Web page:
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Topic: Scented Sachet DIY Tutorial  (Read 1125 times)
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« on: August 07, 2014 08:06:53 AM »

I posted this tutorial on my website with photos, but since I'm new here, I can only provide photo links for now. Since I'm new to writing tutorials, I would love feedback on this tutorial's ease of use. If you make any scented sachets using these instructions, please share that experience with me. Without further ado, here is my Scented Sachet DIY Tutorial:

Materials Needed:

Lightweight Fabric
Corner turners (I used chopsticks)
Rotary cutter
Sewing scissors
Measuring gauge
Straight pins
Fade away fabric marker
Seam ripper
Dried lavender buds ( cup, no more than cup)
Self-healing Cutting Mat
Ironing Board
*Funnel, or sheet of copy paper

Ive divided the instructions into four phases in hopes of making the directions simpler. Each phase has an accompanying series of images used to illustrate each point. Heres the first phase

PHASE ONE [Related photo: http://www.studio9thirteen.com/wp-content/uploads/2014/08/SewingFabricStripstoCreatePanels.jpg]
In the first phase of this sewing project, we want to measure, cut, and sew fabric strips to create panels as illustrated in the image above.

1. Using lightweight fabric (I used unbleached cotton muslin), I cut out four rectangles 3.75 by 3. Two rectangles were measured and cut to 3.75 by 1.75 and I measured and cut two squares to 1.75 by 1.75. (See square #1 in the image above.)

2. Using your measuring gauge and fabric pen, mark a inch seam (square #2), and then sew two large rectangles along their 3.75 sides (square #3), and then tie off the seams (squares #4 and #5). Repeat this step with the other two rectangles, and the smaller rectangle and square sets.

When finished, you should have four sewn pieces that have become 2 large squares and 2 narrow rectangles.

3. Press flat the seam allowance of each piece (See squares #6 and #7).

Now you are ready to add embellishment.

PHASE TWO [Related photo: http://www.studio9thirteen.com/wp-content/uploads/2014/08/Phase-2-Numbered.jpg]

Next, we will add decorative stitching to the four sewn pieces, as shown in Image 2 above.

1. Take one of the newly formed large squares and use its center seam as a guide for placement.
2. On your sewing machine, select whichever stitching pattern you prefer, I chose an organic one, and alter stich length and width to your liking.
3. I dropped the needle into the center seam, and then stitched the full length of the fabric. Trim excess fabric (see square # 2 above).
4. Repeat these steps for each set (see square #3).
5. Next, youll want to join one of the larger squares with one of the narrower rectangles.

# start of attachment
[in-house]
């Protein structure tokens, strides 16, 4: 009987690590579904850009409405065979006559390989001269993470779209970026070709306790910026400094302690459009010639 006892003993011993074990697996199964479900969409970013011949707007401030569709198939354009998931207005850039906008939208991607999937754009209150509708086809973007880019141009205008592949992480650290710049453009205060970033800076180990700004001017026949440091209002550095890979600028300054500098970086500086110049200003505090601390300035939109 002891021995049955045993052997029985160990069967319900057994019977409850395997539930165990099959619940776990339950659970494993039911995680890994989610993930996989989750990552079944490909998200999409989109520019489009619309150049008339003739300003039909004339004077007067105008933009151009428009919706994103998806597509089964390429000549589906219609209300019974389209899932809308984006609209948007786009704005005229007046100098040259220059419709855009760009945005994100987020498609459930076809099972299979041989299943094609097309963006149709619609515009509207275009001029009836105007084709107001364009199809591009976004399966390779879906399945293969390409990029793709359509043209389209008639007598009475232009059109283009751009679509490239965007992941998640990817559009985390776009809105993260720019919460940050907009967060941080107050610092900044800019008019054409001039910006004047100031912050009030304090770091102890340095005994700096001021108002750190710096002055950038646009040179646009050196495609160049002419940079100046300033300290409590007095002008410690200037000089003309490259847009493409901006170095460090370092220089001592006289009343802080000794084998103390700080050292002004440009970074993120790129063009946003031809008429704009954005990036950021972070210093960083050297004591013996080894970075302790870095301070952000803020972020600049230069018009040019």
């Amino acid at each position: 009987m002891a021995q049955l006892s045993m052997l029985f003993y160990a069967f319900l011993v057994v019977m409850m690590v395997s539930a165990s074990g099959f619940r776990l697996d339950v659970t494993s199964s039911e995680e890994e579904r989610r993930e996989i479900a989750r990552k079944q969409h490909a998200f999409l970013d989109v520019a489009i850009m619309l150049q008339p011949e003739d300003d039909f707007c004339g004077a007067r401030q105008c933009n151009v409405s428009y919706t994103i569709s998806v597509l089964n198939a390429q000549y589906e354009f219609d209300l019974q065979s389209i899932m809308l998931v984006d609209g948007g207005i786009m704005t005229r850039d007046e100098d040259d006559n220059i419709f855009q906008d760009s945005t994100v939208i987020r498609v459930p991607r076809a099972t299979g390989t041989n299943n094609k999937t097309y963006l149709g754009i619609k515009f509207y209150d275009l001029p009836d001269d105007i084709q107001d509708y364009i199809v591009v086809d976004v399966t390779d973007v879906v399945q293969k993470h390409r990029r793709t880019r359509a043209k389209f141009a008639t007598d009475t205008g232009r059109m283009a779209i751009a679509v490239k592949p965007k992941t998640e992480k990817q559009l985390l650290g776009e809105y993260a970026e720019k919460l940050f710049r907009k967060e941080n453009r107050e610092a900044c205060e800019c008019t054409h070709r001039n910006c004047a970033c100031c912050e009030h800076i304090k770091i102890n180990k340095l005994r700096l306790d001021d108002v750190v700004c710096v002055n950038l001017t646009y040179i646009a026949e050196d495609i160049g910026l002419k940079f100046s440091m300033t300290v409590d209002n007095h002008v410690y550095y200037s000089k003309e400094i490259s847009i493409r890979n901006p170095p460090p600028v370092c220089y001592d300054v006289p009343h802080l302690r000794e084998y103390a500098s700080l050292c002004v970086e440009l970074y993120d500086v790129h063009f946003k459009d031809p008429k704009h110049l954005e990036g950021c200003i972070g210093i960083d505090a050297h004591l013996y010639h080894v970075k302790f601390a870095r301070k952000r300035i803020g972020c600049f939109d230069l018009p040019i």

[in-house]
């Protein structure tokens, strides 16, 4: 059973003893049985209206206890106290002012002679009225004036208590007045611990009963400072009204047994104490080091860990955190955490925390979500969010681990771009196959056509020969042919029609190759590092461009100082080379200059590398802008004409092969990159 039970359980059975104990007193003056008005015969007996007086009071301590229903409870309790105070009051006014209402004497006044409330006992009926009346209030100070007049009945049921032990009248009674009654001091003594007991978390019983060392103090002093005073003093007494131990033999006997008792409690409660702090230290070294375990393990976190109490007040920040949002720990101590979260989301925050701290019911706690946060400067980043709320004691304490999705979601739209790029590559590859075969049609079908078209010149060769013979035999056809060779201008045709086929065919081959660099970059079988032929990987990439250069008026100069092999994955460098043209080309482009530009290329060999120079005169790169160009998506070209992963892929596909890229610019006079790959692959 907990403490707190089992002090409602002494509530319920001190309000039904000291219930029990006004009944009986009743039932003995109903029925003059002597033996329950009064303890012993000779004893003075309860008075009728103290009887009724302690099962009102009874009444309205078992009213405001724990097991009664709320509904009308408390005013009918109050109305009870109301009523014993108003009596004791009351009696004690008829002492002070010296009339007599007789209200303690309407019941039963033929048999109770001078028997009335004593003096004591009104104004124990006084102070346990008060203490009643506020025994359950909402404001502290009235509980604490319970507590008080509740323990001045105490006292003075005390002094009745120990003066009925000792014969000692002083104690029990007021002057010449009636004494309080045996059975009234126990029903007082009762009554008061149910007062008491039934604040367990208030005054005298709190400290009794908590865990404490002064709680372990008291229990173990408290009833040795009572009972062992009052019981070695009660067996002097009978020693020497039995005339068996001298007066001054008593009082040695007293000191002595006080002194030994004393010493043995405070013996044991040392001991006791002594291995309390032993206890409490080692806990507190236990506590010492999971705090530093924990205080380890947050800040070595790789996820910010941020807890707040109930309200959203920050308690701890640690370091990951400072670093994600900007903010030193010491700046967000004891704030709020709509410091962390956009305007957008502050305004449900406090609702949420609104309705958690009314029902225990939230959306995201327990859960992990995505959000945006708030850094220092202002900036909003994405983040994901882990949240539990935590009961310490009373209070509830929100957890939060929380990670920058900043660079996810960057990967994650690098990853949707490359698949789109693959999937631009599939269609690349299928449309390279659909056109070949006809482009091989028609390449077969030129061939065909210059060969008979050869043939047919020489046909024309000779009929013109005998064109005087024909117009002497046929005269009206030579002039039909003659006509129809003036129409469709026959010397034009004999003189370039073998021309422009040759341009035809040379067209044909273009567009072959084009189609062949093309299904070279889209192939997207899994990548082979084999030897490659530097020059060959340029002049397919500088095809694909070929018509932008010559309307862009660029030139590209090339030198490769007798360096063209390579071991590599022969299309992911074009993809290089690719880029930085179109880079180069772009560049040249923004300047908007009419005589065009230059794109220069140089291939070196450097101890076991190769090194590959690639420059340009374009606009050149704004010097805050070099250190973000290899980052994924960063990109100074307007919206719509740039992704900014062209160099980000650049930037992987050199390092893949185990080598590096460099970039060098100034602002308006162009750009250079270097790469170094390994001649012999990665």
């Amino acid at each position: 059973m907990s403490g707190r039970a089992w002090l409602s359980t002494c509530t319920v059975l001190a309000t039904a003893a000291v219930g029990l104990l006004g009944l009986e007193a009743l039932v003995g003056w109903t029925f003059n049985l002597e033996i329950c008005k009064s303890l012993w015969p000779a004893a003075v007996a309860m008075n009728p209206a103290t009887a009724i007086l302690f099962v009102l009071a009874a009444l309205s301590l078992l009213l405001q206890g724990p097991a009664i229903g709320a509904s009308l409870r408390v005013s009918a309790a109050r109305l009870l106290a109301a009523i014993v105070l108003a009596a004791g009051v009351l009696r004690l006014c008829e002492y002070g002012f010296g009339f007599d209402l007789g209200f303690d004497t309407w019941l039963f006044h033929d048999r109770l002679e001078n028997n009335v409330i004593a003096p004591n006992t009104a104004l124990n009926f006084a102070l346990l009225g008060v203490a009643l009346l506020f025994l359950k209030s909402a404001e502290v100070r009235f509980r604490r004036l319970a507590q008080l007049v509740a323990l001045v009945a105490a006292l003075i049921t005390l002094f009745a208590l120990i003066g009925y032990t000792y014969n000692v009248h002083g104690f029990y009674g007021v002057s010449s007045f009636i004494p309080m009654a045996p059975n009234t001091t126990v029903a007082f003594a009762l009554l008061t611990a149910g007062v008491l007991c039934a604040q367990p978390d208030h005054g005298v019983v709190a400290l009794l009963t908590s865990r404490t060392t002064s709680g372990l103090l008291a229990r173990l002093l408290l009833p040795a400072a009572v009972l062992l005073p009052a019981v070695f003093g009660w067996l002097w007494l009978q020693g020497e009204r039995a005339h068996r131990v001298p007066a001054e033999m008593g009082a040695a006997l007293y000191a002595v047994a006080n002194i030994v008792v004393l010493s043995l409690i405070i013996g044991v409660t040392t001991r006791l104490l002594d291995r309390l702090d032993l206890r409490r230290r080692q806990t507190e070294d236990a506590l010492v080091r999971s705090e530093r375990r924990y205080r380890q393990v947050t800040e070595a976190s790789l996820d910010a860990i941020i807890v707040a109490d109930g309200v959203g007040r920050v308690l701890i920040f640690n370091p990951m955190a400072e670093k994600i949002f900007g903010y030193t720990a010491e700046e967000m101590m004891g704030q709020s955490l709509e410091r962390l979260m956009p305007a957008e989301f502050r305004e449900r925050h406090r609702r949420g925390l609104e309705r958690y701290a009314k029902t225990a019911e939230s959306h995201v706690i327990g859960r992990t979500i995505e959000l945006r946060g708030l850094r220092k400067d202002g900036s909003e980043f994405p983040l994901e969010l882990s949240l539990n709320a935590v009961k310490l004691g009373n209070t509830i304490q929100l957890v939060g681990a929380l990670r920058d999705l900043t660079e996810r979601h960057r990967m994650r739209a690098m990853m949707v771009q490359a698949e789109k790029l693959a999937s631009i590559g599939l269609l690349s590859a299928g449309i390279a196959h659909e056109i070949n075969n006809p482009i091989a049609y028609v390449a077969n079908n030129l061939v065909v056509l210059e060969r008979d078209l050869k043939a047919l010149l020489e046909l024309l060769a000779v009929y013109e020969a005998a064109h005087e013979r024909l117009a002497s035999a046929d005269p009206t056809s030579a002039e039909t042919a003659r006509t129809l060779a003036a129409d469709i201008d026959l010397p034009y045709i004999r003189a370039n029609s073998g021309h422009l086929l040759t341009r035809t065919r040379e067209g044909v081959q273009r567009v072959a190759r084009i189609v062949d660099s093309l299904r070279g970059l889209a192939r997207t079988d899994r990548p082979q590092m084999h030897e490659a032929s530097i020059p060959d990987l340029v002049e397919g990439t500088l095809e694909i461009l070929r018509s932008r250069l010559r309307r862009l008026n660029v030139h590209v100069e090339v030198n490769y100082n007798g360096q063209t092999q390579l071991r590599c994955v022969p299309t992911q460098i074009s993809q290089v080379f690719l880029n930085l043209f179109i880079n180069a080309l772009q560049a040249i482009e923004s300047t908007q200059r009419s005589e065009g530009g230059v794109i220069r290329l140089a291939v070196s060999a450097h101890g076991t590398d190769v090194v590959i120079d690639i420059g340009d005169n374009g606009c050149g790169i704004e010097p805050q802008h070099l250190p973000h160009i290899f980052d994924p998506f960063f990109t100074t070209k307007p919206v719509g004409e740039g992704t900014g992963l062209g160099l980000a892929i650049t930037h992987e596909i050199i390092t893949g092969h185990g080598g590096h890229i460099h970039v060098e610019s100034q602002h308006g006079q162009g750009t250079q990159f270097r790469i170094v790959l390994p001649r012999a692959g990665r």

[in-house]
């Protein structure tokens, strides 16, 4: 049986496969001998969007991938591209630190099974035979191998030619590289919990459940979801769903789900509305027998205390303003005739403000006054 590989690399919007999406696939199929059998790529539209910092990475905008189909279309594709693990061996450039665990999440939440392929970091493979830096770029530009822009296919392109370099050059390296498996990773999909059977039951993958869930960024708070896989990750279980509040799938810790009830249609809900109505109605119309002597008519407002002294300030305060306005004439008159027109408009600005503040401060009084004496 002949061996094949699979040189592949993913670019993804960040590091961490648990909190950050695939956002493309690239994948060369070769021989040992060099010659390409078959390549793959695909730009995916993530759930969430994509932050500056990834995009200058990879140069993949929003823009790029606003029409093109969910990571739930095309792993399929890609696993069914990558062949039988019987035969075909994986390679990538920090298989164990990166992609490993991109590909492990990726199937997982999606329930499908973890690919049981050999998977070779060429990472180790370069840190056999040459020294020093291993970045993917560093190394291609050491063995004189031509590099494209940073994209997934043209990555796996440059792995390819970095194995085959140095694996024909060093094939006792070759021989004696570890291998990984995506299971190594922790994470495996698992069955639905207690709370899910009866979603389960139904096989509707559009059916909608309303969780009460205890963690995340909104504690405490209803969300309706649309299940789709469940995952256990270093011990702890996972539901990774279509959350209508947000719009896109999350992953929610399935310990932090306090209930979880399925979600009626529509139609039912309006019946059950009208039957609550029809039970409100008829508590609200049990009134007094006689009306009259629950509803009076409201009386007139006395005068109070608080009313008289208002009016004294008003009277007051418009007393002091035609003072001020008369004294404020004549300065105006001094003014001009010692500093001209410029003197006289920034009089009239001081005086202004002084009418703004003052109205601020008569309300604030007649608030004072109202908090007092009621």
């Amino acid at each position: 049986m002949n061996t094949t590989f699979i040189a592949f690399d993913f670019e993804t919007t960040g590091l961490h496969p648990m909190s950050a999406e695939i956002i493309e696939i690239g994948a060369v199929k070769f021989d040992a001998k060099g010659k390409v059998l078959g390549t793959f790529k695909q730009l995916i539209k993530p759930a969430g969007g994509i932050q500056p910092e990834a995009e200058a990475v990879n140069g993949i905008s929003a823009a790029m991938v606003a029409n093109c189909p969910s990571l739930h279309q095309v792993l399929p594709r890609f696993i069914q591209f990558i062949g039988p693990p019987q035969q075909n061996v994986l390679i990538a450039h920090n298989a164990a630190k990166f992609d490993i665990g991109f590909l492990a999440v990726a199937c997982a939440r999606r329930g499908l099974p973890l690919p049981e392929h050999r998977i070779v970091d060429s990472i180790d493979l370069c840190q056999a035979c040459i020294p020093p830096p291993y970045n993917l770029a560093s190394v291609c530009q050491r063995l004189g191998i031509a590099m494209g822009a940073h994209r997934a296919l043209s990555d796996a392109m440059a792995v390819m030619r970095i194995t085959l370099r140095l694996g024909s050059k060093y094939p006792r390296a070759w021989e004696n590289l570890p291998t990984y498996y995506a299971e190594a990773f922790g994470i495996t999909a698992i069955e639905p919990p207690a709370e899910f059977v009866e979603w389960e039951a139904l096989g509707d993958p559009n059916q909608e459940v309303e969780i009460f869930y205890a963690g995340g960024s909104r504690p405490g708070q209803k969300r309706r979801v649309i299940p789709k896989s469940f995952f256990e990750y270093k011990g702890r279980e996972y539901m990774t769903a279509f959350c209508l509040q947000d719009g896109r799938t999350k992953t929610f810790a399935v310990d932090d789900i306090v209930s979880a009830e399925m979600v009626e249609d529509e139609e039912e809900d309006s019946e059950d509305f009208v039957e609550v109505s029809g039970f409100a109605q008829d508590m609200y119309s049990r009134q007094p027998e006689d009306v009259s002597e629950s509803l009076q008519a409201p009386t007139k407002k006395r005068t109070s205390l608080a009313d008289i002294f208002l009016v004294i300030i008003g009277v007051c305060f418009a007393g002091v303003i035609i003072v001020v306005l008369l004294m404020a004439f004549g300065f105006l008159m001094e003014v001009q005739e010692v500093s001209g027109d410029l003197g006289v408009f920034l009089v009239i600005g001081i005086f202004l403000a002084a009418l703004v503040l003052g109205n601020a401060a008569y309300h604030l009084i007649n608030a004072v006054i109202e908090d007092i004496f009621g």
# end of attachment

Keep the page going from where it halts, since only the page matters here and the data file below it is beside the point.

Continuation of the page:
6. I used a inch seam again and placed a square and rectangle face-to-face (also called, right sides together), and then sewed a straight stitch. The result can be seen in squares #4 (back) and #5 (front).
7. Be sure to tie off, press, and then trim any excess fabric as you did before.

By now, you should have two panels that will become the front and back of your scented sachet. (See square #6)

PHASE THREE [Related photo: http://www.studio9thirteen.com/wp-content/uploads/2014/08/Phase-3-Sewing-Front-and-Back-Panels.jpg]

At this point, we want to sew the front and rear panels together in order to form our fabric pouch.

1. Place the two panels right sides together, lining up the stitches and sides as best you can.
2. Next, use your measuring gauge and fabric pen to mark a 3/8 inch seam allowance. (In image #2, I measured a inch seam allowance, but I actually used a 3/8 inch seam allowance.)
3. Mark 3/8 inches all the way around, and leave a two-inch opening at the top in order to turn the pouch inside out.
4. Sew all the way around, pivoting at each corner, and backstitching at the beginning and end. Trim excess fabric. (See square #3 above)
5. Next, youll want to turn the empty sachet right side out and push out the corners with chopsticks or a corner turner. (See square #4 above)
6. Turn the fabric at the opening inward, and then press the entire pouch flat in preparation for filling and edge stitching. (See square #5 above.)

In the final phase of this project, we will fill the sachet, and then finish it off with edge stitching.

PHASE FOUR: [Related photo: http://www.studio9thirteen.com/wp-content/uploads/2014/08/Final-Phase-DIY-Scented-Sachets.jpg]

Now comes the fun part, filling the sachet with fragrance. As mentioned earlier, I used dried lavender buds, but you can use the home fragrance you like best.

1. I rolled a sheet of copy paper to create a funnel in order to pour the lavender buds into the pouch without making a mess. (See square #1)
2. Square #2 shows the sachet filled with cup dried lavender buds. I would suggest using no more than cup of any substance in order to leave room for edge stitching.
3. Once the sachet has been filled, you can pin the opening together, and then edge stitch all the way around the sachet, pivoting at each corner. This process may require you to shake the buds away from the edge to prevent them from being sewn into the edge stitching.
4. See square #3 for the final result. The final dimensions were 4 x 4.5
You can try this DIY idea in different shapes and sizes to ensure that you have enough sachets to fill your home with fragrance and protect your clothing and linens.

Additional scented sachet uses:

Here are some additional uses for DIY scented sachets:

-Toss them in the clothes dryer to freshen your laundry
-Slip them beneath your pillow to lull yourself to sleep
-Use them as a room freshener by hanging them in front of an open window or hand them from a ceiling fan
-Toss one in your gym bag or dirty clothes hamper
-Give them away as handmade housewarming gifts
« Last Edit: October 24, 2014 05:18:05 AM by photojenn - Reason: fixed image » THIS ROCKS   Logged
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